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12/3/2009
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Google Accelerates Internet With Public DNS Service

By taking on Internet traffic direction, Google aims to make the Internet more responsive while also deepening its access to valuable traffic data.

Opening up a potentially vast source of business intelligence, Google on Thursday introduced a public Domain Name Service (DNS) resolver, a service that allows Internet users to rely on Google rather than their ISP to take them to the Web sites they wish to visit.

DNS is the Internet's equivalent of a phone directory: It takes domain names, like example.com, and translates them into associated numerical IP addresses (192.0.32.10, in the case of example.com) to connect the client's Web browser to the Web server at that address.

Google Public DNS aims to provide improved security (in the form of resistance of cache poisoning attacks but not content blocking or filtering), better performance, and "more valid results," a reference to ISPs that filter content or use NXDOMAIN redirection to monetize mistyped domain names.

"The average Internet user ends up performing hundreds of DNS lookups each day, and some complex pages require multiple DNS lookups before they start loading," explained Google product manager Prem Ramaswami in a blog post. "This can slow down the browsing experience. Our research has shown that speed matters to Internet users, so over the past several months our engineers have been working to make improvements to our public DNS resolver to make users' Web-surfing experiences faster, safer and more reliable."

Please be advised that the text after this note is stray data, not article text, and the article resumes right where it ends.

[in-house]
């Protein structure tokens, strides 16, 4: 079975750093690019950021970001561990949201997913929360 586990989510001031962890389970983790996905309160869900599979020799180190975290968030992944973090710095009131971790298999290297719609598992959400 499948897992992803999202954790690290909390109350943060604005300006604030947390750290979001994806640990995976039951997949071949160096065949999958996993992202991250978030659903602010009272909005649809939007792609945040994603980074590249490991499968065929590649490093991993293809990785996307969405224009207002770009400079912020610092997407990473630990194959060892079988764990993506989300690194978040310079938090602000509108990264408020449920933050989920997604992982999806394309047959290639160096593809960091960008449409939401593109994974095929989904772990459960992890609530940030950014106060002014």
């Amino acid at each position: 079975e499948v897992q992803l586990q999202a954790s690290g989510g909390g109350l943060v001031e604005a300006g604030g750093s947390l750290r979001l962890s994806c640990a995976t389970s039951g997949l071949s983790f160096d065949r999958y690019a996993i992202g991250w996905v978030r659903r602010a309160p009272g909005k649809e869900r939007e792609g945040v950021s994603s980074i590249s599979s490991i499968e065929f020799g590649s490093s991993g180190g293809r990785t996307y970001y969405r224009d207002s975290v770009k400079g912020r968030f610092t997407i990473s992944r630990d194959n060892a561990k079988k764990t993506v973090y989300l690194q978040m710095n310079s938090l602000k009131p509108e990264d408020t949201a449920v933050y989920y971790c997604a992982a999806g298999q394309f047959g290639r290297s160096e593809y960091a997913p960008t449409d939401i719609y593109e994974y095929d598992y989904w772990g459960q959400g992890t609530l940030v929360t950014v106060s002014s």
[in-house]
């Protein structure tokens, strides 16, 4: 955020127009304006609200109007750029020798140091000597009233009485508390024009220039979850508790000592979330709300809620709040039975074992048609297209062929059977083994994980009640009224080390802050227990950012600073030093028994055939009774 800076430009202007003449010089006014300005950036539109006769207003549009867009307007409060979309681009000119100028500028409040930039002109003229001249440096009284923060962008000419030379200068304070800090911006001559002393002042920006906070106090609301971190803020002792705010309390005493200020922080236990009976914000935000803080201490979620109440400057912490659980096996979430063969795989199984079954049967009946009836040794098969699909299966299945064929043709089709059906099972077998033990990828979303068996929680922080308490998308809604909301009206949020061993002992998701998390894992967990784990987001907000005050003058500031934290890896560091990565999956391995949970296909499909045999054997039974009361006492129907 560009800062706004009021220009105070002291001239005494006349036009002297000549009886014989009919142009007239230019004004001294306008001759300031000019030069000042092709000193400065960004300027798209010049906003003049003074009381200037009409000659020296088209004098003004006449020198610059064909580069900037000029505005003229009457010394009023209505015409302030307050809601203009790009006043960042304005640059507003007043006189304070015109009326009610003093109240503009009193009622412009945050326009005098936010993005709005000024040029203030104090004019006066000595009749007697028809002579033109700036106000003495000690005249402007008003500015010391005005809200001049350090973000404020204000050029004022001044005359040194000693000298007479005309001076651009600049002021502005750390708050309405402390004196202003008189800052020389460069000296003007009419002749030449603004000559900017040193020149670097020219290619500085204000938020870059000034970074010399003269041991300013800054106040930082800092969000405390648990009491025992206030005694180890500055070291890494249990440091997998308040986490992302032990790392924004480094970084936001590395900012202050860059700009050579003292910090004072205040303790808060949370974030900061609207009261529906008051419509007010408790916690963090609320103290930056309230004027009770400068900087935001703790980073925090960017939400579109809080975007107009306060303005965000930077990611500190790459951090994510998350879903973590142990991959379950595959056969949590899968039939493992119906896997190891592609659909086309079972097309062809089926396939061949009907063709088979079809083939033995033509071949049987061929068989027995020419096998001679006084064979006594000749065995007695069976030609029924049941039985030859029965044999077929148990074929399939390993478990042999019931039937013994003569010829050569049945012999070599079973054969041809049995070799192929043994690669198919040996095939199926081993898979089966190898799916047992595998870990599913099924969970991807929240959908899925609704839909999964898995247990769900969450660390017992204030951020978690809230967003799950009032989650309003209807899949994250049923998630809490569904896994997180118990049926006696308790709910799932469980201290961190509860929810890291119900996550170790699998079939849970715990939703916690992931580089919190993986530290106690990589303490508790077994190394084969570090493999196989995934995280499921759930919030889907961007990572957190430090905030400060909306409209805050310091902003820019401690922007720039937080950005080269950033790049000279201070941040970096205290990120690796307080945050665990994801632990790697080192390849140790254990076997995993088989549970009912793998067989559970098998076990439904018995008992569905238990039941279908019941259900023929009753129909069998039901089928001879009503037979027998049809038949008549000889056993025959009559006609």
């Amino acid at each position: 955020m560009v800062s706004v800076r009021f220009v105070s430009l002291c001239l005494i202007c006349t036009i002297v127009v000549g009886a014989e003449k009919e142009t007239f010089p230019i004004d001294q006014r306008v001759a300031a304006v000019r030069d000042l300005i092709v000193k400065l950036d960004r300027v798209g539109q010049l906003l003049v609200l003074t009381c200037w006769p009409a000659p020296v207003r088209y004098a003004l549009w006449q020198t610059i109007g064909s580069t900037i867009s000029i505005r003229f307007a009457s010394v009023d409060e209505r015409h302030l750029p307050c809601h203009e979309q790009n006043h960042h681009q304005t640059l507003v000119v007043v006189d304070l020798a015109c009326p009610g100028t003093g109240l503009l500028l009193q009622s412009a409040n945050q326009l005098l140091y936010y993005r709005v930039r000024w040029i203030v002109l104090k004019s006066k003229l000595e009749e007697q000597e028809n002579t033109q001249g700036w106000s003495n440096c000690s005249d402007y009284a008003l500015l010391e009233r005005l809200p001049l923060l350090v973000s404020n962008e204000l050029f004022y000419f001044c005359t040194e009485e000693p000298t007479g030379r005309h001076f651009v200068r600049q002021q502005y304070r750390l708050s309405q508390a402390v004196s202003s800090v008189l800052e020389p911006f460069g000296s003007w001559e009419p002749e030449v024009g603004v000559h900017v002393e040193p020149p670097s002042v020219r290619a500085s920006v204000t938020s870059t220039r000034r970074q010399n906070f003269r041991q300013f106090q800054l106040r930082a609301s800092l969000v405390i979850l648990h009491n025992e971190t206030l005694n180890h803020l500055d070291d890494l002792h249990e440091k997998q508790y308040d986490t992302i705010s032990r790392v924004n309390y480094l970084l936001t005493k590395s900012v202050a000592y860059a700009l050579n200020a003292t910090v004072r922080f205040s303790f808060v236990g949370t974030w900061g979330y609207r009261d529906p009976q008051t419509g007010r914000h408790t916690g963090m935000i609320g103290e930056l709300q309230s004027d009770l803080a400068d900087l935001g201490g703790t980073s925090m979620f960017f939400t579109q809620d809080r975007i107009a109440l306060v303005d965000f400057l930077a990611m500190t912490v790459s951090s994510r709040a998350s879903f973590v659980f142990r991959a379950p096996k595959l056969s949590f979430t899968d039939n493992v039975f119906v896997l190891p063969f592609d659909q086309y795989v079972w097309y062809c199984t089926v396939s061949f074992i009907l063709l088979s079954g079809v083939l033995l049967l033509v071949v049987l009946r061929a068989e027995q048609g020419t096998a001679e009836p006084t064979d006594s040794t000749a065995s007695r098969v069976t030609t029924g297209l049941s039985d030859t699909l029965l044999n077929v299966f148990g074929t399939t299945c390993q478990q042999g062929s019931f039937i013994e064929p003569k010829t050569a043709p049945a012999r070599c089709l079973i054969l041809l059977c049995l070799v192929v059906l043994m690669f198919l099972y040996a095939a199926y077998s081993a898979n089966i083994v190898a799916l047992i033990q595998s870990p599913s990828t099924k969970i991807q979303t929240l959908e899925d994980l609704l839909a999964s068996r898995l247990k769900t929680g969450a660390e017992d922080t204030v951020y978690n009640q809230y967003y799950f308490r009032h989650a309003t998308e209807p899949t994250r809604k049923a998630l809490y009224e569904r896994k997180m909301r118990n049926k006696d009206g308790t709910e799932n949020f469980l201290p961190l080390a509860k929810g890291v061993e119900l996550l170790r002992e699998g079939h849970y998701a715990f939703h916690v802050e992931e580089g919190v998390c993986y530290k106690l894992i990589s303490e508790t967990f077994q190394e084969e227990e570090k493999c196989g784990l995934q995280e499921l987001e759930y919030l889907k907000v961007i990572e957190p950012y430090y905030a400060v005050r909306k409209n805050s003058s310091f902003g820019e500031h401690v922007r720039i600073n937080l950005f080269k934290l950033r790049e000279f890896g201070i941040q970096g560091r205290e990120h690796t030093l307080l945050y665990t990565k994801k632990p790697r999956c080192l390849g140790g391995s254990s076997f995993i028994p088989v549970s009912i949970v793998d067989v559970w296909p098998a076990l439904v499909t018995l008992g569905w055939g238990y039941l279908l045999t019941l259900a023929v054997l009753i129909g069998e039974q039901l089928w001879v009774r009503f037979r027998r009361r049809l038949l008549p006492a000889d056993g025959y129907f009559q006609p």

Google is aware that its involvement with a core Internet protocol may prompt concerns from those already worried about the company's power. Its product documentation stresses that Google Public DNS is not a top-level domain service like what Verisign provides, is not an authoritative host for other domains or authoritative name service, and is not a filter of any kind.

In a blog post, Lauren Weinstein, co-founder of PFIR - People For Internet Responsibility and founder of PRIVACY Forum, notes that Google has established a separate Privacy Policy for Google Public DNS that promises to delete temporary logs -- which, unlike permanent logs, contain IP addresses associated with DNS queries -- within 24 to 48 hours.

"Google has obviously recognized the sensitivity of this issue," said Weinstein. "Their separate privacy policy for the Google Public DNS strikes me as utterly reasonable, particularly given its very rapid (24-48 hours) deletion of what I would consider to be the key privacy-sensitive data."

Other experts on Internet protocols also suggest that Google's move on the whole appears to be a positive one, though they note that it is not without some potential pitfalls.

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